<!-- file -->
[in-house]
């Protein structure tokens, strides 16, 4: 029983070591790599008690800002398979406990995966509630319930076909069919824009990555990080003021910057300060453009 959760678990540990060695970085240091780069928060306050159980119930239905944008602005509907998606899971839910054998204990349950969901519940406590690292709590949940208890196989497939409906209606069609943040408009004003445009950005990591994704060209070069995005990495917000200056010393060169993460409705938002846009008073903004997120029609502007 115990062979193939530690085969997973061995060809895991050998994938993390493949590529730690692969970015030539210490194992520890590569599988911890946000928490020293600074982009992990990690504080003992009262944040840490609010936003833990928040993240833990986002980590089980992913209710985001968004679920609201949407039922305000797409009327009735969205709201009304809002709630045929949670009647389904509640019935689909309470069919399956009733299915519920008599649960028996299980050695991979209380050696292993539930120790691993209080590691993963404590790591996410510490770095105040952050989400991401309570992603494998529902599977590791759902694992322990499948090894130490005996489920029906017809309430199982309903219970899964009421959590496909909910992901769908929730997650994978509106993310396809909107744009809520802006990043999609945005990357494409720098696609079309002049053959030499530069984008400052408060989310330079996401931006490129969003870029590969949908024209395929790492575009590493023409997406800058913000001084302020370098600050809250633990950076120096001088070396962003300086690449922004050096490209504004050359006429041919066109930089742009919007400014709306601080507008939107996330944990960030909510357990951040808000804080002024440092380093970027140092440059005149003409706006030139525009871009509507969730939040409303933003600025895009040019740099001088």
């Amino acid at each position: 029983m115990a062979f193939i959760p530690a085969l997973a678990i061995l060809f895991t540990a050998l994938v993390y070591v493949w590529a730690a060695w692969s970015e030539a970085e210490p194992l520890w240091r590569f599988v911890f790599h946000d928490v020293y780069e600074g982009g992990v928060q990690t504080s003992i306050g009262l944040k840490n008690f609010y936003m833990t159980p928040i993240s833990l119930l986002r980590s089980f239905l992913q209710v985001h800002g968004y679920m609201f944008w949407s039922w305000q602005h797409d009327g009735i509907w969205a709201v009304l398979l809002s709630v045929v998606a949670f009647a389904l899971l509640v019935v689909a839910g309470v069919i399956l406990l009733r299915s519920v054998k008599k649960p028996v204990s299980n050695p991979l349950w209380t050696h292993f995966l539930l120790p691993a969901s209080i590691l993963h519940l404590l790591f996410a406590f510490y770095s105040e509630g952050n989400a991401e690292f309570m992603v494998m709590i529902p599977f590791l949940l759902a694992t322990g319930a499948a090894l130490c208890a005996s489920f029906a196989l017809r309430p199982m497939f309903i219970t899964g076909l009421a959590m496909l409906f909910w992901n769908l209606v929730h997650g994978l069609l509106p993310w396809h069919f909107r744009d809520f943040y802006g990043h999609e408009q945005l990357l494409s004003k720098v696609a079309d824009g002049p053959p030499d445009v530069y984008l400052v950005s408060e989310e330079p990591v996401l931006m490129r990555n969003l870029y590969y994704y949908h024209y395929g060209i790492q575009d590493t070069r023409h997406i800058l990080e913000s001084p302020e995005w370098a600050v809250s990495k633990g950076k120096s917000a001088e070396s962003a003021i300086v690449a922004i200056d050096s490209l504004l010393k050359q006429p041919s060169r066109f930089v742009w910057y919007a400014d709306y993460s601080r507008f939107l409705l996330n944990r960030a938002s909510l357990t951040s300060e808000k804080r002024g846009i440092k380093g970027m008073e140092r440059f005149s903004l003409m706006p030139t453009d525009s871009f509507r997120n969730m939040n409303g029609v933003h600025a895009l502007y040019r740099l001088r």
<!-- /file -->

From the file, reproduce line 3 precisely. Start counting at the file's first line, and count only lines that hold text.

């Amino acid at each position: 029983m115990a062979f193939i959760p530690a085969l997973a678990i061995l060809f895991t540990a050998l994938v993390y070591v493949w590529a730690a060695w692969s970015e030539a970085e210490p194992l520890w240091r590569f599988v911890f790599h946000d928490v020293y780069e600074g982009g992990v928060q990690t504080s003992i306050g009262l944040k840490n008690f609010y936003m833990t159980p928040i993240s833990l119930l986002r980590s089980f239905l992913q209710v985001h800002g968004y679920m609201f944008w949407s039922w305000q602005h797409d009327g009735i509907w969205a709201v009304l398979l809002s709630v045929v998606a949670f009647a389904l899971l509640v019935v689909a839910g309470v069919i399956l406990l009733r299915s519920v054998k008599k649960p028996v204990s299980n050695p991979l349950w209380t050696h292993f995966l539930l120790p691993a969901s209080i590691l993963h519940l404590l790591f996410a406590f510490y770095s105040e509630g952050n989400a991401e690292f309570m992603v494998m709590i529902p599977f590791l949940l759902a694992t322990g319930a499948a090894l130490c208890a005996s489920f029906a196989l017809r309430p199982m497939f309903i219970t899964g076909l009421a959590m496909l409906f909910w992901n769908l209606v929730h997650g994978l069609l509106p993310w396809h069919f909107r744009d809520f943040y802006g990043h999609e408009q945005l990357l494409s004003k720098v696609a079309d824009g002049p053959p030499d445009v530069y984008l400052v950005s408060e989310e330079p990591v996401l931006m490129r990555n969003l870029y590969y994704y949908h024209y395929g060209i790492q575009d590493t070069r023409h997406i800058l990080e913000s001084p302020e995005w370098a600050v809250s990495k633990g950076k120096s917000a001088e070396s962003a003021i300086v690449a922004i200056d050096s490209l504004l010393k050359q006429p041919s060169r066109f930089v742009w910057y919007a400014d709306y993460s601080r507008f939107l409705l996330n944990r960030a938002s909510l357990t951040s300060e808000k804080r002024g846009i440092k380093g970027m008073e140092r440059f005149s903004l003409m706006p030139t453009d525009s871009f509507r997120n969730m939040n409303g029609v933003h600025a895009l502007y040019r740099l001088r």